A better solution is to close out the database objects in a finally block which is guaranteed to run:

DataSource ds = (Some DataSource here)
try{
   Connection c = ds.getConnection();
   Statement s = c.createStatement();
   ResultSet r = s.executeQuery("SELECT * FROM DUAL");

//Code to process the query results
}
catch(SQLException e)
{
   // Log the error
}
finally
{
   r.close();
   s.close();
   c.close();
}

Of course, this is still problematic as any of the close methods can also throw a SQLException. We can get a little crazy and nest some additional try / catch blocks inside our finally block to be certain that we close out everything:

...
finally
{
   try
   {
      r.close();
   }
   catch(SQLException e)
   {
      // Log Exception
   }
   //use a finally here in case some other RunTime exception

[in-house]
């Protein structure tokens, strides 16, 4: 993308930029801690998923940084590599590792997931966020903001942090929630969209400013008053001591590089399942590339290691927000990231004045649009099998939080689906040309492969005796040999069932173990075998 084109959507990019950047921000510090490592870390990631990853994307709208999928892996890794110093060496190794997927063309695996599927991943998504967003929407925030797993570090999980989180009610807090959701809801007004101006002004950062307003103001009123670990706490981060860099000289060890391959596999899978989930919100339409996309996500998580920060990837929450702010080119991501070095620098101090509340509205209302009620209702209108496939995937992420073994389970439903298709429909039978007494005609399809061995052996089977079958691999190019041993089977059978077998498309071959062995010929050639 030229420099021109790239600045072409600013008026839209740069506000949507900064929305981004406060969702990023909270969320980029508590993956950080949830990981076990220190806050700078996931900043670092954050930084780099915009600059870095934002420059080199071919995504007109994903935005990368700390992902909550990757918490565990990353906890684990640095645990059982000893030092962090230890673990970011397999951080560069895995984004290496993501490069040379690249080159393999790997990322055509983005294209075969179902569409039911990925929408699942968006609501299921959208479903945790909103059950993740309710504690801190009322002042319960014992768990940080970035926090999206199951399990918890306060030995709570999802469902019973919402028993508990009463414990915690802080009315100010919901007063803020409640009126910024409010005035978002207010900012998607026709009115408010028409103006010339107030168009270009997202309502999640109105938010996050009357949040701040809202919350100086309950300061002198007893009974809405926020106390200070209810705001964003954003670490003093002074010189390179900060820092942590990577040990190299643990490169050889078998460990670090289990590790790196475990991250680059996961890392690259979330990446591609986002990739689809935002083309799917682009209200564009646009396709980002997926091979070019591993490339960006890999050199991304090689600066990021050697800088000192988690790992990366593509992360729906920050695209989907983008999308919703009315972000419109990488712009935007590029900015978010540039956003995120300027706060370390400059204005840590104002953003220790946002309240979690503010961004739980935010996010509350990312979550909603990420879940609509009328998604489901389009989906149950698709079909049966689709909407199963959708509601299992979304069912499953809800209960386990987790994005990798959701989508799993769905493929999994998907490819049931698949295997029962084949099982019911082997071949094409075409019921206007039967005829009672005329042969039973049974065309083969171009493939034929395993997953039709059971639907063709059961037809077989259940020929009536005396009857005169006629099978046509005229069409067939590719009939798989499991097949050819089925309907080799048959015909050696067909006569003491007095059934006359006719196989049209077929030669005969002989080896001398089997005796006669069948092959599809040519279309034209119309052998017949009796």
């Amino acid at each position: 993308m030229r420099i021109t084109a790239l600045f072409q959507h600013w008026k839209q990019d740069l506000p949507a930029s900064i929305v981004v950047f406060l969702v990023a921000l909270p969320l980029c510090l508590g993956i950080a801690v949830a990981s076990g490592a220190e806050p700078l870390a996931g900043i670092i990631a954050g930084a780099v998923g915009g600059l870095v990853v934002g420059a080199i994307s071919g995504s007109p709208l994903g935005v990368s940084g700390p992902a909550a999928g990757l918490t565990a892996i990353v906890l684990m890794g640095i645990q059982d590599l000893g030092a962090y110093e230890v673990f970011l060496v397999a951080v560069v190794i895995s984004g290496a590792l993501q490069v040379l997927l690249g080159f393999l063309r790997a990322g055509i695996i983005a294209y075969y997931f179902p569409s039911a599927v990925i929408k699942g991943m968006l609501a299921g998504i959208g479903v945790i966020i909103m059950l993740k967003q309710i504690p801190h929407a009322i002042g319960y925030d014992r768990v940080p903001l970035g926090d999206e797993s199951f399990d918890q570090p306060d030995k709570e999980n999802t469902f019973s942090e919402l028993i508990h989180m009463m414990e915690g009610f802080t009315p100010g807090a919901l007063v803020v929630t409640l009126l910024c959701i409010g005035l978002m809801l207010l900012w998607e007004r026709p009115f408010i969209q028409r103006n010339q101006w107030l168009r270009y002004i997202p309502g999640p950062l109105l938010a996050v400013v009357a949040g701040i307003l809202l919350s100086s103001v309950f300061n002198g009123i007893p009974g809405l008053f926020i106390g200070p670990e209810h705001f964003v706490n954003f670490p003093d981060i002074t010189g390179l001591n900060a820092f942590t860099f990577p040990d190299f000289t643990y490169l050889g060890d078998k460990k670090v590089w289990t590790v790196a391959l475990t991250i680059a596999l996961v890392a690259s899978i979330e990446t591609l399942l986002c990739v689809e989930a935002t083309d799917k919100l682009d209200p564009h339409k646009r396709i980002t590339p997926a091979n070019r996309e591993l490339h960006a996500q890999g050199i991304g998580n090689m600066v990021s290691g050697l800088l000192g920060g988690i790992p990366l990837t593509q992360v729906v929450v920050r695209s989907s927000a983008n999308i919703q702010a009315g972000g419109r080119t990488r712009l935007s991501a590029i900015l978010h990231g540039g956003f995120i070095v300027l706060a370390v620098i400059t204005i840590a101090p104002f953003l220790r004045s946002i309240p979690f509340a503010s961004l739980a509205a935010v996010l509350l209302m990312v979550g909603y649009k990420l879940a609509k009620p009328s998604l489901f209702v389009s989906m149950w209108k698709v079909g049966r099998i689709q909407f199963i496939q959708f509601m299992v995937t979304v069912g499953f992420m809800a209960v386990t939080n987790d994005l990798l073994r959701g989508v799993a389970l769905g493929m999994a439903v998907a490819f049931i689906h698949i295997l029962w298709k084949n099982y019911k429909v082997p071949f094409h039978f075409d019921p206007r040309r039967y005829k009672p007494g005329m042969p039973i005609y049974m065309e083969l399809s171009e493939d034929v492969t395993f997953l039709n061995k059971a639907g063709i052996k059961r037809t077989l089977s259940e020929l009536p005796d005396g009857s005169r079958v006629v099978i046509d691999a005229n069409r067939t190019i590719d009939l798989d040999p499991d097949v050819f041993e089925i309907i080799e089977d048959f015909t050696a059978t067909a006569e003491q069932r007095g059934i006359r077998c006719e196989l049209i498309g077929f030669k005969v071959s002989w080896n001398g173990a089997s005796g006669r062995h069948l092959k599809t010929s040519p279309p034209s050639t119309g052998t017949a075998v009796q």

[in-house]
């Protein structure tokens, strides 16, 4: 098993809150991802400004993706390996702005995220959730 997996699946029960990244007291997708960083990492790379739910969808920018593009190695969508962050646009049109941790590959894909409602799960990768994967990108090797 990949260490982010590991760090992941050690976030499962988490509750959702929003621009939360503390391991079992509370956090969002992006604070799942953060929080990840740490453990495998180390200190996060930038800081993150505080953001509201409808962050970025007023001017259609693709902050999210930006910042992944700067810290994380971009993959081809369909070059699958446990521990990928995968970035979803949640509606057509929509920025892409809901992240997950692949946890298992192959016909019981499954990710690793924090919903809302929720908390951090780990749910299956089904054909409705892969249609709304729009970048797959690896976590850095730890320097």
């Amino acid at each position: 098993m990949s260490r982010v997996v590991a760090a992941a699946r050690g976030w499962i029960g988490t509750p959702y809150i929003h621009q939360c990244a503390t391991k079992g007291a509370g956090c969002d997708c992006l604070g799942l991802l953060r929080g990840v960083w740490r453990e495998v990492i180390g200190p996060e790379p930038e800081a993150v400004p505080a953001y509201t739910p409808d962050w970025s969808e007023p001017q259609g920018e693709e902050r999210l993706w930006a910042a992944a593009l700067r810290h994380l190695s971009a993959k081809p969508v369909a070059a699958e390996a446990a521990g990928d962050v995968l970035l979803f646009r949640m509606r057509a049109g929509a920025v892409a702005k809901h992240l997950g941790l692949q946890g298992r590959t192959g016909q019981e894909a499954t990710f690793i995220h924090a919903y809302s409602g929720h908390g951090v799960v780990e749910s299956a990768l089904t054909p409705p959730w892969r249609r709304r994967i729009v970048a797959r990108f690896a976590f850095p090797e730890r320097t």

//is thrown in the previous close statement
   finally   {
      try
      {
         s.close();
      }
      catch(SQLException e)
      {
         // Log Exception
      }
      //use a finally here in case some other RunTime exception
      //is thrown in the previous close statement
      finally
      {
         try
         {
            c.close();
         }
         catch(SQLException e)
         {
            // Log Exception
         }
      }
   }
}

The above will ensure that all database objects are closed.

Until my shop moves to embrace a persistence framework or ORDB mapping solution such as TopLink or Hibernate, I am stuck using the above method.

One alternative that I’ve begun to endorse is to use the Commons-DBUtils library from the Jakarta Commons project. This API allows you to pass in a DataSource, a Query, and a Query Processor. You never touch connections, statements, or result sets. As such, the API can ensure that all objects are closed correctly. This removes some of the tedium of doing direct JDBC calls from within your code and helps to avoid resource leaks by ensuring that all DB resources are properly managed.